New study findings show that Individuals that work hard for their money are less likely to take financial risks. The recent study reveals that as individuals work harder, they become less willing to take risks with their earnings, including investments and purchases.
Previous studies have indicated that people believe those who work hard for their money tend to have higher incomes, greater financial literacy, and are more comfortable taking calculated financial risks. Moreover, national survey data used by policymakers also supports a positive connection between effortful earning and financial risk-taking, implying that those who are prudent with their money are more likely to prosper.
However, this financial risks study shows a different perspective at the individual level. While comparing two different people, the person who works harder may exhibit more risk tolerance. Yet, when evaluating an individual, that same person may be less tolerant of risk when they have worked hard and more tolerant of risk when they have not exerted much effort.
Lead author Christopher Bechler, an assistant professor of marketing at Notre Dame’s Mendoza College of Business, explains that consumers feel a stronger psychological attachment to earnings they have worked hard for, making them value those earnings more and be more cautious about losing them. Consequently, they tend to opt for less risky investments and invest less overall.
Reimagining investment strategies in a changing economic landscape
The researchers conducted four experiments and one supplemental study using a unique, incentive-aligned approach to understand the causal effect of effortful earning on risk aversion. In these studies, participants exerted effort to earn money through various tasks over a three to six-month period, and afterward, they had the opportunity to risk their earnings on different investment opportunities.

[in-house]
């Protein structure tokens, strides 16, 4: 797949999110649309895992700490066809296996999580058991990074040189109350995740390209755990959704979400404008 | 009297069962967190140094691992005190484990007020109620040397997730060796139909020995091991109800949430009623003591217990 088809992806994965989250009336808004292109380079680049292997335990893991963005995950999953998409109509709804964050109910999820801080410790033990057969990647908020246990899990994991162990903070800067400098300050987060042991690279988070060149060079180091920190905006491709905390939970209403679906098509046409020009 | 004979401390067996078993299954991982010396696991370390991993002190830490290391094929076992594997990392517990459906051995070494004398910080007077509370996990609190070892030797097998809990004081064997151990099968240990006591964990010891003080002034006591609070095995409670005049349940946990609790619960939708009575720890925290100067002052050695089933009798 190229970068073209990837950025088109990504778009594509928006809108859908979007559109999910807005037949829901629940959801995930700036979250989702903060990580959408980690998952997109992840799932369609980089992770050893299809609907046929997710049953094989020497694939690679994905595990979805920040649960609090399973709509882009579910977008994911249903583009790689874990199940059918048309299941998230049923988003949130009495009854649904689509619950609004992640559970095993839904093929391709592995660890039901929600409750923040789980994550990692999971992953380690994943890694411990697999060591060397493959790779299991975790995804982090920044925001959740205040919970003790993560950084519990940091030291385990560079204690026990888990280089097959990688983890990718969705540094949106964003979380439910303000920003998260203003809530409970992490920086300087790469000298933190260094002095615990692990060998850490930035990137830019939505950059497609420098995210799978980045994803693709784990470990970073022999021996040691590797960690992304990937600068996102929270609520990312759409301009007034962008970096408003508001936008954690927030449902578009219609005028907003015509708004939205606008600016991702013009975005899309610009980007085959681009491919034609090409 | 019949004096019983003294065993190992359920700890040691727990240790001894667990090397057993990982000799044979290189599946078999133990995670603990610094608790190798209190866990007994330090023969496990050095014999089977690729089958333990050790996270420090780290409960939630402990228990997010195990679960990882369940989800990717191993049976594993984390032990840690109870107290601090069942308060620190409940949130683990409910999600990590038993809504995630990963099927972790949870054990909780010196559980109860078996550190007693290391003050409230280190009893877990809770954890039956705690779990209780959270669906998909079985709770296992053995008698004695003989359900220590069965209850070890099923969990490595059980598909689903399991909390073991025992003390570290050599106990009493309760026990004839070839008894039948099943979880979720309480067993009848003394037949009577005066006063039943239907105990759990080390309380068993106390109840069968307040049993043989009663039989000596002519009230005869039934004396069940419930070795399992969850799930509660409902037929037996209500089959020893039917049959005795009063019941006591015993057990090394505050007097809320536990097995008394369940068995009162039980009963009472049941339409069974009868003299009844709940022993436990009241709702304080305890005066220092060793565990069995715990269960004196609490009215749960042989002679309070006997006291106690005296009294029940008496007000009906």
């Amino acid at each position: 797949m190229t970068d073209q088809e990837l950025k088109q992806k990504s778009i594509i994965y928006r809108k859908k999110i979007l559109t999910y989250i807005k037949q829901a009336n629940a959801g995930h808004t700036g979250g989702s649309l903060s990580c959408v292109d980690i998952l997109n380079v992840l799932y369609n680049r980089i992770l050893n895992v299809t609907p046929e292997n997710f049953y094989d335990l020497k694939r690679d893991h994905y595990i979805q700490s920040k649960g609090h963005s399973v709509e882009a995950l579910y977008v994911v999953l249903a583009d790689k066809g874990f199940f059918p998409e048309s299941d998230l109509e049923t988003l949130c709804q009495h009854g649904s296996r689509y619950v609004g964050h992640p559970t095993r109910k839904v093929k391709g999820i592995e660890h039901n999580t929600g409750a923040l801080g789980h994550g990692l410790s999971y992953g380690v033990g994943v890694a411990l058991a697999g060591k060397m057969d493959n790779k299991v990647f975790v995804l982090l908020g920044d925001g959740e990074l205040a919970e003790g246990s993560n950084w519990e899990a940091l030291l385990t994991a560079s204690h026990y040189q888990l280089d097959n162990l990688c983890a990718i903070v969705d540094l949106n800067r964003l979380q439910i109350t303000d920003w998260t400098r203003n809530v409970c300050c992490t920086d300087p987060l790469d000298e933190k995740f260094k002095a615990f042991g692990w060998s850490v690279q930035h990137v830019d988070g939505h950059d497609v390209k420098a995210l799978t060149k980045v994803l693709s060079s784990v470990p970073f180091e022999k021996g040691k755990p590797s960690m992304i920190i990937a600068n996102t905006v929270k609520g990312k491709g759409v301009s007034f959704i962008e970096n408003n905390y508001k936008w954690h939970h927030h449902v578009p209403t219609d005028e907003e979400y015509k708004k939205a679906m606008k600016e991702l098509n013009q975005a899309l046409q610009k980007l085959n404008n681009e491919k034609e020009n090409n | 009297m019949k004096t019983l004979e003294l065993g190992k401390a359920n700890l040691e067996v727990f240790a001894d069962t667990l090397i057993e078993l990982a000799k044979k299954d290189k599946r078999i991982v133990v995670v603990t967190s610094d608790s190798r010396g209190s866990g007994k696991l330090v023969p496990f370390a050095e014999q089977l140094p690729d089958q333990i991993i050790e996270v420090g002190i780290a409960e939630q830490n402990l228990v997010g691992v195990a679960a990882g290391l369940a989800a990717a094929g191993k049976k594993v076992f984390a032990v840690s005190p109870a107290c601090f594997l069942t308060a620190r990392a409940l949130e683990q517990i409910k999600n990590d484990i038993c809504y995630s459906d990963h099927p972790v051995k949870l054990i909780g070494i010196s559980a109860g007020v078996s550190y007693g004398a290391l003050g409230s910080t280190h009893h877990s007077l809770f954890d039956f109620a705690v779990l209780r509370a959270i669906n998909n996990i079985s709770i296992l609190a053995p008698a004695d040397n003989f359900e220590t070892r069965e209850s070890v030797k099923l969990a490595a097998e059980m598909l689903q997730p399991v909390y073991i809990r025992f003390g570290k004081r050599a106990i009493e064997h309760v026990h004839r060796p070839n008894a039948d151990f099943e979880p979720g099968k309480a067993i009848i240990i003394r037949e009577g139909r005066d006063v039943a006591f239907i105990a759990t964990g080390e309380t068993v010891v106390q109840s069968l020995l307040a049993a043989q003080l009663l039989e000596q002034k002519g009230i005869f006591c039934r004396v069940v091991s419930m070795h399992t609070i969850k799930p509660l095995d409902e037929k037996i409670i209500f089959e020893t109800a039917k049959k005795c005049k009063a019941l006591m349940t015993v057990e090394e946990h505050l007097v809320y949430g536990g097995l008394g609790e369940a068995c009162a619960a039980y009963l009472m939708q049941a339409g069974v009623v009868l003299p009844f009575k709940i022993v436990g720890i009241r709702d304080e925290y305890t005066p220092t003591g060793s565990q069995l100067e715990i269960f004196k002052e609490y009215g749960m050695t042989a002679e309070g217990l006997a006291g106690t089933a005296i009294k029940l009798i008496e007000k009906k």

Despite riskier options potentially offering greater expected returns, the study revealed that individuals with more effortful earnings tended to be less inclined to take on risk.
The researchers believe that this negative relationship between effort and risk aversion could have significant implications, especially considering the current economic challenges posed by the COVID-19 pandemic, persistent high inflation, and low wage growth.
Prof. Bechler highlights short temporal gaps between earning and spending/investing decisions in some industries. With technological advancements allowing for immediate payment after work, it minimizes the gap between earning and spending/investing. As a result, the researchers’ findings become even more influential.
To address this and prevent hard work from undermining investment decisions, the study supports automating income into investment plans.
The study is published in the Journal of Consumer Psychology.